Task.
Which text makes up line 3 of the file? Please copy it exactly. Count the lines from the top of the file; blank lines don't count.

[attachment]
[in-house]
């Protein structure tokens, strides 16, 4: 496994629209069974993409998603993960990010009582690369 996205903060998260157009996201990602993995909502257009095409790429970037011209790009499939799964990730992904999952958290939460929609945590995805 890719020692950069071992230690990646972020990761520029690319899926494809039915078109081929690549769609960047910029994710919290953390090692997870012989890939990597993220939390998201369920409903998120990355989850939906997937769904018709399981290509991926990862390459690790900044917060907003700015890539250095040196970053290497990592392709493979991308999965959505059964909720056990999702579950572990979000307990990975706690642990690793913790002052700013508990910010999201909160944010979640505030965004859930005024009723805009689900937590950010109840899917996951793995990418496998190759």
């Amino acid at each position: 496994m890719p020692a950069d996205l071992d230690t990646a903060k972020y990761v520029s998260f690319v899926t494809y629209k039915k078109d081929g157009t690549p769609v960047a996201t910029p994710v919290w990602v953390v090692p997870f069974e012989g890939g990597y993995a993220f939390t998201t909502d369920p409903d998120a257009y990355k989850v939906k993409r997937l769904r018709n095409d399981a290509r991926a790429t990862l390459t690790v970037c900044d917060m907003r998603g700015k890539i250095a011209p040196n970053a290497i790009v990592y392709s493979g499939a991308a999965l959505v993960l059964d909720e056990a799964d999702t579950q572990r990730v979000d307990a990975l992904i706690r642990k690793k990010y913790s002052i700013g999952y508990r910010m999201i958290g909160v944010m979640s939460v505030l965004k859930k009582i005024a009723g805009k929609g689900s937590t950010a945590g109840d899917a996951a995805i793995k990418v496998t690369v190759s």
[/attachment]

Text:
């Amino acid at each position: 496994m890719p020692a950069d996205l071992d230690t990646a903060k972020y990761v520029s998260f690319v899926t494809y629209k039915k078109d081929g157009t690549p769609v960047a996201t910029p994710v919290w990602v953390v090692p997870f069974e012989g890939g990597y993995a993220f939390t998201t909502d369920p409903d998120a257009y990355k989850v939906k993409r997937l769904r018709n095409d399981a290509r991926a790429t990862l390459t690790v970037c900044d917060m907003r998603g700015k890539i250095a011209p040196n970053a290497i790009v990592y392709s493979g499939a991308a999965l959505v993960l059964d909720e056990a799964d999702t579950q572990r990730v979000d307990a990975l992904i706690r642990k690793k990010y913790s002052i700013g999952y508990r910010m999201i958290g909160v944010m979640s939460v505030l965004k859930k009582i005024a009723g805009k929609g689900s937590t950010a945590g109840d899917a996951a995805i793995k990418v496998t690369v190759s």